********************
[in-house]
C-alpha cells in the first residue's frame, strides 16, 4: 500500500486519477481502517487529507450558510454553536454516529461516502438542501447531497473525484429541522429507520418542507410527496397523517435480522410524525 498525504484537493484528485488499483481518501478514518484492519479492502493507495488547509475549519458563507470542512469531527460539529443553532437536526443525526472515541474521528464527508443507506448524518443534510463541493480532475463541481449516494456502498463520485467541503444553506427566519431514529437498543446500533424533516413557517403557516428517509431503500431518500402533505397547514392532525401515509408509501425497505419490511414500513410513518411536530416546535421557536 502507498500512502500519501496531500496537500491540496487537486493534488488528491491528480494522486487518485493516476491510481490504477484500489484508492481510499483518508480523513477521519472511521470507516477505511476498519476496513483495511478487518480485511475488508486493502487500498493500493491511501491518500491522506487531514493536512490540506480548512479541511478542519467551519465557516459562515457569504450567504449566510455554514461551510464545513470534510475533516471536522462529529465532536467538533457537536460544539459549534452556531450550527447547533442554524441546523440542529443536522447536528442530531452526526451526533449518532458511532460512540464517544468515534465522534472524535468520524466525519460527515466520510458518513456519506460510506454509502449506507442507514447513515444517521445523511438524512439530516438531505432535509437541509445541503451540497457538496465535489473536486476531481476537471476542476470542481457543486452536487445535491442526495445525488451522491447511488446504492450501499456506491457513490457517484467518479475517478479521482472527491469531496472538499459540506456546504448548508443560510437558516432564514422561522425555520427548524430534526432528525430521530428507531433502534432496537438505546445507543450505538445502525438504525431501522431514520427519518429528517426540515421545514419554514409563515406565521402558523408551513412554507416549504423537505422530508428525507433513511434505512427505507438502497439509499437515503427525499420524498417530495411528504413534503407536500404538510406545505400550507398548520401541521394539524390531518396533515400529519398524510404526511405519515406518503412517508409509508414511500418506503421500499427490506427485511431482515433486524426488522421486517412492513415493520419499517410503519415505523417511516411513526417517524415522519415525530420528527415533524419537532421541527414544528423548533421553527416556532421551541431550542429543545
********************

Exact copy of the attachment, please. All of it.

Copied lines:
[in-house]
C-alpha cells in the first residue's frame, strides 16, 4: 500500500486519477481502517487529507450558510454553536454516529461516502438542501447531497473525484429541522429507520418542507410527496397523517435480522410524525 498525504484537493484528485488499483481518501478514518484492519479492502493507495488547509475549519458563507470542512469531527460539529443553532437536526443525526472515541474521528464527508443507506448524518443534510463541493480532475463541481449516494456502498463520485467541503444553506427566519431514529437498543446500533424533516413557517403557516428517509431503500431518500402533505397547514392532525401515509408509501425497505419490511414500513410513518411536530416546535421557536 502507498500512502500519501496531500496537500491540496487537486493534488488528491491528480494522486487518485493516476491510481490504477484500489484508492481510499483518508480523513477521519472511521470507516477505511476498519476496513483495511478487518480485511475488508486493502487500498493500493491511501491518500491522506487531514493536512490540506480548512479541511478542519467551519465557516459562515457569504450567504449566510455554514461551510464545513470534510475533516471536522462529529465532536467538533457537536460544539459549534452556531450550527447547533442554524441546523440542529443536522447536528442530531452526526451526533449518532458511532460512540464517544468515534465522534472524535468520524466525519460527515466520510458518513456519506460510506454509502449506507442507514447513515444517521445523511438524512439530516438531505432535509437541509445541503451540497457538496465535489473536486476531481476537471476542476470542481457543486452536487445535491442526495445525488451522491447511488446504492450501499456506491457513490457517484467518479475517478479521482472527491469531496472538499459540506456546504448548508443560510437558516432564514422561522425555520427548524430534526432528525430521530428507531433502534432496537438505546445507543450505538445502525438504525431501522431514520427519518429528517426540515421545514419554514409563515406565521402558523408551513412554507416549504423537505422530508428525507433513511434505512427505507438502497439509499437515503427525499420524498417530495411528504413534503407536500404538510406545505400550507398548520401541521394539524390531518396533515400529519398524510404526511405519515406518503412517508409509508414511500418506503421500499427490506427485511431482515433486524426488522421486517412492513415493520419499517410503519415505523417511516411513526417517524415522519415525530420528527415533524419537532421541527414544528423548533421553527416556532421551541431550542429543545